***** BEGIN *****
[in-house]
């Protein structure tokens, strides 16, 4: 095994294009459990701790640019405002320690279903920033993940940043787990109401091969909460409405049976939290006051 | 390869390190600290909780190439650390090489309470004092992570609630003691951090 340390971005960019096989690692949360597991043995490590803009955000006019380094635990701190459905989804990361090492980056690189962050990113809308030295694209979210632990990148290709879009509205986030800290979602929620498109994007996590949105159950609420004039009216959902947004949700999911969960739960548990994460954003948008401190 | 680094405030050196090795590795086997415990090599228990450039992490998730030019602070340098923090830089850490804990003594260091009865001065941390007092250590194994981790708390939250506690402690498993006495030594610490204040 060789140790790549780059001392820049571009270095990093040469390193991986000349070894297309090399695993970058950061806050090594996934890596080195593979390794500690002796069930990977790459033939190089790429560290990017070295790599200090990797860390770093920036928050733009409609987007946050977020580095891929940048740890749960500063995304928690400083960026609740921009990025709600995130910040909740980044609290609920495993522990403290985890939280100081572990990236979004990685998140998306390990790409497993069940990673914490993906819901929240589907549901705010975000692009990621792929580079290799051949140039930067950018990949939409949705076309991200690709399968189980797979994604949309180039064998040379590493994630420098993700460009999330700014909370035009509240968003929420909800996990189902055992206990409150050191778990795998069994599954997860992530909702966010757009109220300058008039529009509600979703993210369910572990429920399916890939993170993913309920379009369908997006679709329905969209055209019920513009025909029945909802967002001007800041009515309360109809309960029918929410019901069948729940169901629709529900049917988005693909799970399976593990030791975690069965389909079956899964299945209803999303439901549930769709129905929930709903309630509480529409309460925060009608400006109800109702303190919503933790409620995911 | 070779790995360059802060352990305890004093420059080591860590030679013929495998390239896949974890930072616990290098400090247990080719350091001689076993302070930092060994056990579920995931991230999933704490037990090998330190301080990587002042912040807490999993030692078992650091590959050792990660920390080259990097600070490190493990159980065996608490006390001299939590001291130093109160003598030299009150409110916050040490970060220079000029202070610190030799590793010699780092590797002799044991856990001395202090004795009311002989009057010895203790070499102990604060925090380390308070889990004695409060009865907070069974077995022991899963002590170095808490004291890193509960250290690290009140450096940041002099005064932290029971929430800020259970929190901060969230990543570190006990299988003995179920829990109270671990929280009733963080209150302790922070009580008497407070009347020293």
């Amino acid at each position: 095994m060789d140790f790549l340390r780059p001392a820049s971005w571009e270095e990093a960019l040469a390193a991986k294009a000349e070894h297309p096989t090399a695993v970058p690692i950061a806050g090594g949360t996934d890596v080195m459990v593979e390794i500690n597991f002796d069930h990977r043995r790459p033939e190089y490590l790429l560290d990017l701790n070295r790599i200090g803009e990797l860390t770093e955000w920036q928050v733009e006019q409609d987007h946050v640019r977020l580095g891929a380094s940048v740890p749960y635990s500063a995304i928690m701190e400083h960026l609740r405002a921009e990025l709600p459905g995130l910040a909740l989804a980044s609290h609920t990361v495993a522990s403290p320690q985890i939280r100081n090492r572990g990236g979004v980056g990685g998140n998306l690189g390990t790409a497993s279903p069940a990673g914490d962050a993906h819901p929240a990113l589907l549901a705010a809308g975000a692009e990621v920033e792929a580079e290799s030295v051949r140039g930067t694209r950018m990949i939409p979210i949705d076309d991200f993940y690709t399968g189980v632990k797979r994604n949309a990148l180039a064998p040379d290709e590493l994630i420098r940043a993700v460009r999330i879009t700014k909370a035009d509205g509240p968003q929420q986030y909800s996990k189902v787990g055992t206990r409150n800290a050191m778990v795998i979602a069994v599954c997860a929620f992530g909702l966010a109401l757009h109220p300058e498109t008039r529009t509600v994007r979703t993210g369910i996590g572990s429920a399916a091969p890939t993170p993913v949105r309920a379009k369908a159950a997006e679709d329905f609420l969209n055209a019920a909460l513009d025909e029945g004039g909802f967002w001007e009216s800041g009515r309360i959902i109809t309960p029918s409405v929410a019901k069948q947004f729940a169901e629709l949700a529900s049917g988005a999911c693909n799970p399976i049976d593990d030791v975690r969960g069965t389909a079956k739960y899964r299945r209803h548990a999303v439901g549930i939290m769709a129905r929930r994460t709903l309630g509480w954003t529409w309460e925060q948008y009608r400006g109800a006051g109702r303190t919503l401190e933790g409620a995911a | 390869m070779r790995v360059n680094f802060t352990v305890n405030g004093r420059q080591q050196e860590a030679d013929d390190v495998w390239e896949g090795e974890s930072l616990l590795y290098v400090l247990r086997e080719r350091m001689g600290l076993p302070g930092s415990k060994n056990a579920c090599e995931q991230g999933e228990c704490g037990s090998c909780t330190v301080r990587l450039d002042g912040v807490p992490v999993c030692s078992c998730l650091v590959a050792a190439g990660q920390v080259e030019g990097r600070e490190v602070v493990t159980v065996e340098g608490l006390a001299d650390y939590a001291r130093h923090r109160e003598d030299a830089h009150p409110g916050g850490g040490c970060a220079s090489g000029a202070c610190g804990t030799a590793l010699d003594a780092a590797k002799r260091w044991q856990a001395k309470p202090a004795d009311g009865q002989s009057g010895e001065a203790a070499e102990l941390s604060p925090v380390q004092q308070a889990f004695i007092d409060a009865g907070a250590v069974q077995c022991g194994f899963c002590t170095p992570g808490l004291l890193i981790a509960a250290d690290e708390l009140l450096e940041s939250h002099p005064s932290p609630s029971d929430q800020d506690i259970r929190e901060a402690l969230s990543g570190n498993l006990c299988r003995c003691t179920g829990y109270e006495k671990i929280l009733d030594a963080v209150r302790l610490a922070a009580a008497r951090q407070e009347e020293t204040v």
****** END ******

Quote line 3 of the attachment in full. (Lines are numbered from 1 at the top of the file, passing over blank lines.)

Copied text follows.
């Amino acid at each position: 095994m060789d140790f790549l340390r780059p001392a820049s971005w571009e270095e990093a960019l040469a390193a991986k294009a000349e070894h297309p096989t090399a695993v970058p690692i950061a806050g090594g949360t996934d890596v080195m459990v593979e390794i500690n597991f002796d069930h990977r043995r790459p033939e190089y490590l790429l560290d990017l701790n070295r790599i200090g803009e990797l860390t770093e955000w920036q928050v733009e006019q409609d987007h946050v640019r977020l580095g891929a380094s940048v740890p749960y635990s500063a995304i928690m701190e400083h960026l609740r405002a921009e990025l709600p459905g995130l910040a909740l989804a980044s609290h609920t990361v495993a522990s403290p320690q985890i939280r100081n090492r572990g990236g979004v980056g990685g998140n998306l690189g390990t790409a497993s279903p069940a990673g914490d962050a993906h819901p929240a990113l589907l549901a705010a809308g975000a692009e990621v920033e792929a580079e290799s030295v051949r140039g930067t694209r950018m990949i939409p979210i949705d076309d991200f993940y690709t399968g189980v632990k797979r994604n949309a990148l180039a064998p040379d290709e590493l994630i420098r940043a993700v460009r999330i879009t700014k909370a035009d509205g509240p968003q929420q986030y909800s996990k189902v787990g055992t206990r409150n800290a050191m778990v795998i979602a069994v599954c997860a929620f992530g909702l966010a109401l757009h109220p300058e498109t008039r529009t509600v994007r979703t993210g369910i996590g572990s429920a399916a091969p890939t993170p993913v949105r309920a379009k369908a159950a997006e679709d329905f609420l969209n055209a019920a909460l513009d025909e029945g004039g909802f967002w001007e009216s800041g009515r309360i959902i109809t309960p029918s409405v929410a019901k069948q947004f729940a169901e629709l949700a529900s049917g988005a999911c693909n799970p399976i049976d593990d030791v975690r969960g069965t389909a079956k739960y899964r299945r209803h548990a999303v439901g549930i939290m769709a129905r929930r994460t709903l309630g509480w954003t529409w309460e925060q948008y009608r400006g109800a006051g109702r303190t919503l401190e933790g409620a995911a | 390869m070779r790995v360059n680094f802060t352990v305890n405030g004093r420059q080591q050196e860590a030679d013929d390190v495998w390239e896949g090795e974890s930072l616990l590795y290098v400090l247990r086997e080719r350091m001689g600290l076993p302070g930092s415990k060994n056990a579920c090599e995931q991230g999933e228990c704490g037990s090998c909780t330190v301080r990587l450039d002042g912040v807490p992490v999993c030692s078992c998730l650091v590959a050792a190439g990660q920390v080259e030019g990097r600070e490190v602070v493990t159980v065996e340098g608490l006390a001299d650390y939590a001291r130093h923090r109160e003598d030299a830089h009150p409110g916050g850490g040490c970060a220079s090489g000029a202070c610190g804990t030799a590793l010699d003594a780092a590797k002799r260091w044991q856990a001395k309470p202090a004795d009311g009865q002989s009057g010895e001065a203790a070499e102990l941390s604060p925090v380390q004092q308070a889990f004695i007092d409060a009865g907070a250590v069974q077995c022991g194994f899963c002590t170095p992570g808490l004291l890193i981790a509960a250290d690290e708390l009140l450096e940041s939250h002099p005064s932290p609630s029971d929430q800020d506690i259970r929190e901060a402690l969230s990543g570190n498993l006990c299988r003995c003691t179920g829990y109270e006495k671990i929280l009733d030594a963080v209150r302790l610490a922070a009580a008497r951090q407070e009347e020293t204040v």